The Myth of Persecution:
How Early Christians Invented a Story of Martyrdom
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by Candida Moss?
HarperOne, 320 pages, $25.99

The tedium of repeated déj vu in this sad little volume did at least send me back to Gibbon’s Decline and Fall . It is as if a publisher came to Candida Moss, a professor of New Testament and Early Christianity at Notre Dame, with a proposal for a quick buck, relying on the political twitter of the times: “You’re an expert: Reframe Gibbon’s notorious chapter on the Romans and the Christians with some contemporary scholarship and cultural fillips, and we can put out a nifty pamphlet that’ll sell.”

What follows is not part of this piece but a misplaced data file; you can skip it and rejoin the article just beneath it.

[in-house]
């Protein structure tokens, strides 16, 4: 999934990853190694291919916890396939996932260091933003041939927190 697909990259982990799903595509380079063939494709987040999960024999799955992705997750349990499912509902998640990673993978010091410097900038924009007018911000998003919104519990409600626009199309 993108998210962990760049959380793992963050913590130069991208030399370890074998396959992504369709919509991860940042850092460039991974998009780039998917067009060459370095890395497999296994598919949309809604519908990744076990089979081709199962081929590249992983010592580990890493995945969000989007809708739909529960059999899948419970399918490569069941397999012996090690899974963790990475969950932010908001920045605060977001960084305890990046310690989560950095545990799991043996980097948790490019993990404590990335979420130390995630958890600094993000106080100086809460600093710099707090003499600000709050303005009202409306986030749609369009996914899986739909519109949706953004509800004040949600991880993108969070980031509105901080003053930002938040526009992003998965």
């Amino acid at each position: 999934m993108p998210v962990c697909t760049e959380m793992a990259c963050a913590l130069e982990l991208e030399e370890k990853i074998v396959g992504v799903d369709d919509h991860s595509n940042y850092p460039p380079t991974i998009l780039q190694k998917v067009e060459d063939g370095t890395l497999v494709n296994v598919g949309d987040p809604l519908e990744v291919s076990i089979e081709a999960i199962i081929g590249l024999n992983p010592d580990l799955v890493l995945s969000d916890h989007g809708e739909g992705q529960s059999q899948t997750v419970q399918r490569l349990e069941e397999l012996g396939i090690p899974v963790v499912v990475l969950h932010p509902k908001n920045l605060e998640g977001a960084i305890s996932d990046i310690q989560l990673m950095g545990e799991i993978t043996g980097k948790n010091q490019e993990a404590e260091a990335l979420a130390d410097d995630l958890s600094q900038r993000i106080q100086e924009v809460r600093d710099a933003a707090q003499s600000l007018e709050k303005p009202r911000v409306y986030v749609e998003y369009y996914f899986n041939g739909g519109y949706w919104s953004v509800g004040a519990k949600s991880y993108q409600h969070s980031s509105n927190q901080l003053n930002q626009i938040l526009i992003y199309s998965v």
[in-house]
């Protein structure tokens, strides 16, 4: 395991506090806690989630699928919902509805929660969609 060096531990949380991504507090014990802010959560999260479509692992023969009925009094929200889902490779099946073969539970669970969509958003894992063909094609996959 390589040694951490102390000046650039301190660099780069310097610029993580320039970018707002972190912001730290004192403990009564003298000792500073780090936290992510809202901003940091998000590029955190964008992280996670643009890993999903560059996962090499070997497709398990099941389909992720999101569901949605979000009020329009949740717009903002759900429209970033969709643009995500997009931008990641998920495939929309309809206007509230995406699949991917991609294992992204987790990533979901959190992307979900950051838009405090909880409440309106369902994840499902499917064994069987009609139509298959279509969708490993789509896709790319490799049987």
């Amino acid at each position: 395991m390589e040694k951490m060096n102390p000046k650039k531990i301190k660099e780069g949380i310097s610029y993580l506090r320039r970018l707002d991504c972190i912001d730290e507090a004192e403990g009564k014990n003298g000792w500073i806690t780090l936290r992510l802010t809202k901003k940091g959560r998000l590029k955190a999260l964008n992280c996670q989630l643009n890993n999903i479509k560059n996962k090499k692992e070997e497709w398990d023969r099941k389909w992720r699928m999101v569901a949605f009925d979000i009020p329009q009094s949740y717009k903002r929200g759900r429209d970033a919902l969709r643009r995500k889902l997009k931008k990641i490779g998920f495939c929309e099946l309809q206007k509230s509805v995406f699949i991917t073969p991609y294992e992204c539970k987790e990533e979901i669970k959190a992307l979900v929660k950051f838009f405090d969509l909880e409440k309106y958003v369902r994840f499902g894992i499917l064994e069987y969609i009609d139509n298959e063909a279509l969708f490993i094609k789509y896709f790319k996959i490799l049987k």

And Moss has read her Gibbon. It’s all here, borrowed from the eighteenth-century master of an English prose far more wicked in its irony than Moss’s: the fraudulent numbers of the persecuted and killed, the “artful pen” of later Christian tricksters who embellished both the past and the inner vices of the early Church’s faithful, the self-serving formation of a culture of righteous resentment and hostility by pusillanimous Christians, and, of course, the proposal that the fictions and attitudes they engendered turned the Church into the world’s worst persecutor . . . . Continue Reading »

Articles by Ephraim Radner

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